Why Water Matters (More) for Women

I’ll be the first to admit that I take water for granted. I don’t give much thought to how privileged I am every time I flush a toilet or drink filtered water without exerting any more effort than walking to the refrigerator. And yes, I indulge in long, hot showers and leave the water running when I brush my teeth. I’m a water wasting monster.

Okay, so “monster” may be a bit of an exaggeration. But it is true that I waste water and need to stop. In fact, this World Water Day, I am  publicly pledging to reduce my egregious over-consumption of water. Why? Because it doesn’t seem fair that I have a limitless supply of clean, running water when, according to WaterAid, 768 million people globally do not have access to safe drinking water. That’s 1 in 10 of the world’s population. What’s more, 2.5 billion people — or 1 in 3 — have no toilet.

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You’re probably wondering why I’m writing about water on a feminist site. Because, as with most of life’s necessities (food, health care, education), women and girls are affected disproportionately by a lack of water and sanitation. Women in developing countries typically walk an average distance of four miles every day to get water, carrying jerry cans of 40+ pounds. This is an incredibly time-consuming and physically demanding activity. According to trust.org, 26% of women’s time in rural Africa is spent collecting water, amounting to 40 billion hours total each year. Those are hours women and girls could be spending in school, at work or simply playing.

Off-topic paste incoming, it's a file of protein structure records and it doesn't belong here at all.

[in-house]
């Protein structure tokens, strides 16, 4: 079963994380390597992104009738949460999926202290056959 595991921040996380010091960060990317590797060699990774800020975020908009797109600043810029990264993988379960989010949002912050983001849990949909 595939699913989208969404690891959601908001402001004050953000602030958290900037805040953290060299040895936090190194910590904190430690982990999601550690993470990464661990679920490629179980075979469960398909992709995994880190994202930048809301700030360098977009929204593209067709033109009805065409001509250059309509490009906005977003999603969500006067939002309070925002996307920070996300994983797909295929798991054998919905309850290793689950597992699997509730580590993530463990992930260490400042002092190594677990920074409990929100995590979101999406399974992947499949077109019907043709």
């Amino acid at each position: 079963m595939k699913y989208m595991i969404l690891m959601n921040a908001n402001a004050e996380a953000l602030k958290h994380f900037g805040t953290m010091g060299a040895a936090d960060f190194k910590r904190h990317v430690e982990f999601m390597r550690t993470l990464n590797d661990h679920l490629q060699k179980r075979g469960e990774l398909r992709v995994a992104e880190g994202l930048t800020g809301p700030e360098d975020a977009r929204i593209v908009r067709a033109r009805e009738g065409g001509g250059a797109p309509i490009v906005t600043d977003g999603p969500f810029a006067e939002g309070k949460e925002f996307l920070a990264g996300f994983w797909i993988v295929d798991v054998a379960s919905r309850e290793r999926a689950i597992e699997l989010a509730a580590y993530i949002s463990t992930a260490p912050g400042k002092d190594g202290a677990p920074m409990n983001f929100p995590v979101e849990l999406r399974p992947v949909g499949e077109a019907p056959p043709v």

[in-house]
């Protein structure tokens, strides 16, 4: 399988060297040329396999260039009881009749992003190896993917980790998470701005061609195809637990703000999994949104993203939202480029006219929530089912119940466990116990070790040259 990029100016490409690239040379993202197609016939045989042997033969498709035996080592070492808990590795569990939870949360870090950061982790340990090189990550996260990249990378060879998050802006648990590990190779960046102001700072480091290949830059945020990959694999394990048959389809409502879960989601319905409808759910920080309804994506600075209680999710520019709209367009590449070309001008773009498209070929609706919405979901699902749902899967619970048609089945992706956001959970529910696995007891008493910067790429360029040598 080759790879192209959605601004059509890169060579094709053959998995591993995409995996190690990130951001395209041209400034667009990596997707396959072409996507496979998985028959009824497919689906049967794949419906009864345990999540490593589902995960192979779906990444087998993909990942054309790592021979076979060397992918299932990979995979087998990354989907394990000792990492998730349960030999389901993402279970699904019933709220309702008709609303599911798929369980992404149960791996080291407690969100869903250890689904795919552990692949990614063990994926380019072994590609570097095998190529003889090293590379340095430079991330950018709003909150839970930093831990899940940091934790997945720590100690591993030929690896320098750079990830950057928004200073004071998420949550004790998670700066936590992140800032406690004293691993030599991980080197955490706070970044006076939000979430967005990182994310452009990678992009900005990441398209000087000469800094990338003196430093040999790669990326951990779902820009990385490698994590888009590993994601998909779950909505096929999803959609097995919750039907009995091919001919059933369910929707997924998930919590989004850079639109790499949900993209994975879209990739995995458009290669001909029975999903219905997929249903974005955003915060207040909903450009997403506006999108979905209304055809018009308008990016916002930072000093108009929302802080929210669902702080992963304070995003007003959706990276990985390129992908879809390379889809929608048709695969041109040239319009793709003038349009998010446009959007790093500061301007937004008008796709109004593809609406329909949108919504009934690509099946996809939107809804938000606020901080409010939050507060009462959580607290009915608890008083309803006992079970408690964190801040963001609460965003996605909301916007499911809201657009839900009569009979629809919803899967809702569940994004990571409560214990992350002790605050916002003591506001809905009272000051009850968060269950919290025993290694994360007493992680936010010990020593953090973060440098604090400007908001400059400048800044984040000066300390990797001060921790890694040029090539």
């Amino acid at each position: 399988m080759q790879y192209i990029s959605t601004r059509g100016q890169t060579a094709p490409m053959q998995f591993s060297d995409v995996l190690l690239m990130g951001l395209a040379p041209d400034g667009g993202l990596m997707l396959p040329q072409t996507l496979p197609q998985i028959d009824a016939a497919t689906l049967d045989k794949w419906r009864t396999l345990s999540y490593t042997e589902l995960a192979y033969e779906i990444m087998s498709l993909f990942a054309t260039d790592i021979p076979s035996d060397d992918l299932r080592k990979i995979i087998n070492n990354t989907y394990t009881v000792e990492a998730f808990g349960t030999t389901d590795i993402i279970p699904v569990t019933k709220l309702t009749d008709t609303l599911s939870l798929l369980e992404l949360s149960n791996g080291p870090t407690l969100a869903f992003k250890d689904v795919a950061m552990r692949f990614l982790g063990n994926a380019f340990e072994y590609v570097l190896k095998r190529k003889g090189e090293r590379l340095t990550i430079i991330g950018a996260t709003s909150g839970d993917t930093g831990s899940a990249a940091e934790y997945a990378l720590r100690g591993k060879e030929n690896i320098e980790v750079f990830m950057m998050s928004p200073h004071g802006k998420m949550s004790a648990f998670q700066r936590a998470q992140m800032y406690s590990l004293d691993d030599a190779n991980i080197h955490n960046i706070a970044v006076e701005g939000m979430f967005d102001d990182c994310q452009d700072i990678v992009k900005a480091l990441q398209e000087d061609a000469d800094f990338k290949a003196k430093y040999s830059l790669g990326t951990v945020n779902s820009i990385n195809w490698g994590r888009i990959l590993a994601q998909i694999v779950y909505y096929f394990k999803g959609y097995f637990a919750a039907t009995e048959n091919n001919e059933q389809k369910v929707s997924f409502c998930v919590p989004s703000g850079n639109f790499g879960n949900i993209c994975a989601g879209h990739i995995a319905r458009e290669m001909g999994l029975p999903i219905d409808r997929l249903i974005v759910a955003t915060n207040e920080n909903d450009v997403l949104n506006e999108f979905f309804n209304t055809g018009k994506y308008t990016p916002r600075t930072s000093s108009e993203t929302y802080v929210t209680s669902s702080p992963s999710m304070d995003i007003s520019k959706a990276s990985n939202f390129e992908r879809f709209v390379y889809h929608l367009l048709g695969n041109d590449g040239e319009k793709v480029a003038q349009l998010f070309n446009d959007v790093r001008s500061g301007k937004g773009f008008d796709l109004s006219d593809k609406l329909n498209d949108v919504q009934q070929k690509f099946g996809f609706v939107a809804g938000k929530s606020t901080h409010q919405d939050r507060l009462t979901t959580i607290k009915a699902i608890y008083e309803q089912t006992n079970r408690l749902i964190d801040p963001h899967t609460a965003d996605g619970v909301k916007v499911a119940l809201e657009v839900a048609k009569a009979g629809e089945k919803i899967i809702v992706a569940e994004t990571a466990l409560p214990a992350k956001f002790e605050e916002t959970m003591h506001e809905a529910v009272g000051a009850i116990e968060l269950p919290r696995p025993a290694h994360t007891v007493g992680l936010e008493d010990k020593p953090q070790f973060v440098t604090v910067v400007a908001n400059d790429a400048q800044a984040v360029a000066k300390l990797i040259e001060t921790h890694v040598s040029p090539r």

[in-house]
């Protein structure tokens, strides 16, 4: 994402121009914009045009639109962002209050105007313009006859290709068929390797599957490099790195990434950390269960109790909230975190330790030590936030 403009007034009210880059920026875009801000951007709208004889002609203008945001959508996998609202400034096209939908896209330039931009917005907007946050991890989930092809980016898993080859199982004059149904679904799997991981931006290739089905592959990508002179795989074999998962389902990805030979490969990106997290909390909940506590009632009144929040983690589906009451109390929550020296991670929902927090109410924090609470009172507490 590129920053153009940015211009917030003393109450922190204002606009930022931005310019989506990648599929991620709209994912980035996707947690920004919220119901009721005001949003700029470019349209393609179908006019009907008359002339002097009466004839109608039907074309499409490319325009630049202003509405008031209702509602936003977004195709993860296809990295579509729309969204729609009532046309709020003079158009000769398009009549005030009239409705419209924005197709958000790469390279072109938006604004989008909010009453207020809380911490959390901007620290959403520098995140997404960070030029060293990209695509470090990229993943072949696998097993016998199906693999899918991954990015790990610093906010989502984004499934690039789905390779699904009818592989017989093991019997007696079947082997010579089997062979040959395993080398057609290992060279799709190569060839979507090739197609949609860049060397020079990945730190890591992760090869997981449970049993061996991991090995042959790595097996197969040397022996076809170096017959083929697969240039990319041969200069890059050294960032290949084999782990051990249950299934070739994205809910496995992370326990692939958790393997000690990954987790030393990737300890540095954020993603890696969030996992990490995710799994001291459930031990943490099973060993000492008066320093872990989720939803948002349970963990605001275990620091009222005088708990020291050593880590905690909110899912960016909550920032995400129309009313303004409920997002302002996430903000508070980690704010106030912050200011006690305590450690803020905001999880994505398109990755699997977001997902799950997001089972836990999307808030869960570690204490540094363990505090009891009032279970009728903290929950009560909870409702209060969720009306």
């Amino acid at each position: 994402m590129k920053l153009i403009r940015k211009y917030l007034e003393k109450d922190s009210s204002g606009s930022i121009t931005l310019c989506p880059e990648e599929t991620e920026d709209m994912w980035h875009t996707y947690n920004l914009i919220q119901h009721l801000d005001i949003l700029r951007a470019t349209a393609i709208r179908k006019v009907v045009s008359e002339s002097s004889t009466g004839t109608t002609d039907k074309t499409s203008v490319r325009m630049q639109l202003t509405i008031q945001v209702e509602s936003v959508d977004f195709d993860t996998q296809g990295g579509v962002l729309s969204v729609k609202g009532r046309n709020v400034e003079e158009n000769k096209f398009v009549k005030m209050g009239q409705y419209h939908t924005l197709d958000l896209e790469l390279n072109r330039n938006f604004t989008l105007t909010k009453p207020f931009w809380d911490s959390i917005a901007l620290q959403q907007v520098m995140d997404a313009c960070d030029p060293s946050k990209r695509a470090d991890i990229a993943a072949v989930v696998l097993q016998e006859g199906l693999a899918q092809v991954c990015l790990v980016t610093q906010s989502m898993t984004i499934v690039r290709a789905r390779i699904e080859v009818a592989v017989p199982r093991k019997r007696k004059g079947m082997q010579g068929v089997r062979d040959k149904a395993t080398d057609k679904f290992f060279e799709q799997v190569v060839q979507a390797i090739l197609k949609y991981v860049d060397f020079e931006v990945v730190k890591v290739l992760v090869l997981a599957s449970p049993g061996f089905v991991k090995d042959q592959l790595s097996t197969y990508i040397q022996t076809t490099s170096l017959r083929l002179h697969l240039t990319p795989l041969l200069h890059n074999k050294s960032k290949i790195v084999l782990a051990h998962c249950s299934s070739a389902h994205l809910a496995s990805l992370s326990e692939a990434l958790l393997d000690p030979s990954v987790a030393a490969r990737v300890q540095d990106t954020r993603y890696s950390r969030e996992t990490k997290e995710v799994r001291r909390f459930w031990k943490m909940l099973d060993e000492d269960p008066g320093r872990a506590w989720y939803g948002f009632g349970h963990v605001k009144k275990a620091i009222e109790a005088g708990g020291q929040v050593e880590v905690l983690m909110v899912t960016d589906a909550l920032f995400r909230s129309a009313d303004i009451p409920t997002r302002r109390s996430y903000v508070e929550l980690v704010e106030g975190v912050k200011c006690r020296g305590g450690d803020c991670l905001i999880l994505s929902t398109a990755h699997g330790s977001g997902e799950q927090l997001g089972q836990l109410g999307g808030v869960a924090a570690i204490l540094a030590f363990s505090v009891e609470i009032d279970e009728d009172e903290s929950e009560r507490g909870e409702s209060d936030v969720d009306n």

Once a girl begins menstruating, sanitation becomes all the more imperative. Without safe water or gender-segregated toilets in school, many girls drop out, putting an abrupt end to her education and curtailing future earning potential. And once pregnant, safe water, sanitation and proper hygiene can literally be a matter of life or death.

Self-disclosure: I have a flair for the dramatic when I need to use the bathroom. I can’t even begin to count the number of times (especially while pregnant) I’ve said something along the lines of, “I’m going to DIE if I don’t get to a toilet NOW!” That’s another thing I should probably stop doing, because there are so very many women and girls who face harassment, abuse and worse when they need to relieve themselves:

“Women who have to walk through fields or into bushes – or even to a fetid, overflowing community toilet – to find a place to relieve themselves are immediately made vulnerable to harassment, or worse.

A spate of brutal attacks on young women in India’s urban centres, most recently a young woman in Calcutta who died after being gang-raped and set on fire, have drawn world attention. But thousands of other women are preyed upon at vulnerable moments, whether it’s riding a bus, walking alone or, in the case of girls like Bhawna, looking for a place to relieve themselves. It often becomes a situation of risking rape to reach a toilet.

“We have had had one-on-one fights with thugs in order to save our daughters from getting raped. It then becomes a fight that either you kill me to get to my daughter or you back off,” one mother in a Delhi slum told researchers in a 2011 study funded by WaterAid and DfID’s Sanitation and Hygiene Applied Research for Equity.” (via HuffingtonPost)

It’s difficult to imagine risking rape to reach a toilet — and that means I’m lucky. Please join me in urging Congress to support the Water for the World Act (you can read all about the Act here), giving girls and women the gift of more time in school and less time traveling for water or squatting in a field. Their lives depend on it.

Categories: Health

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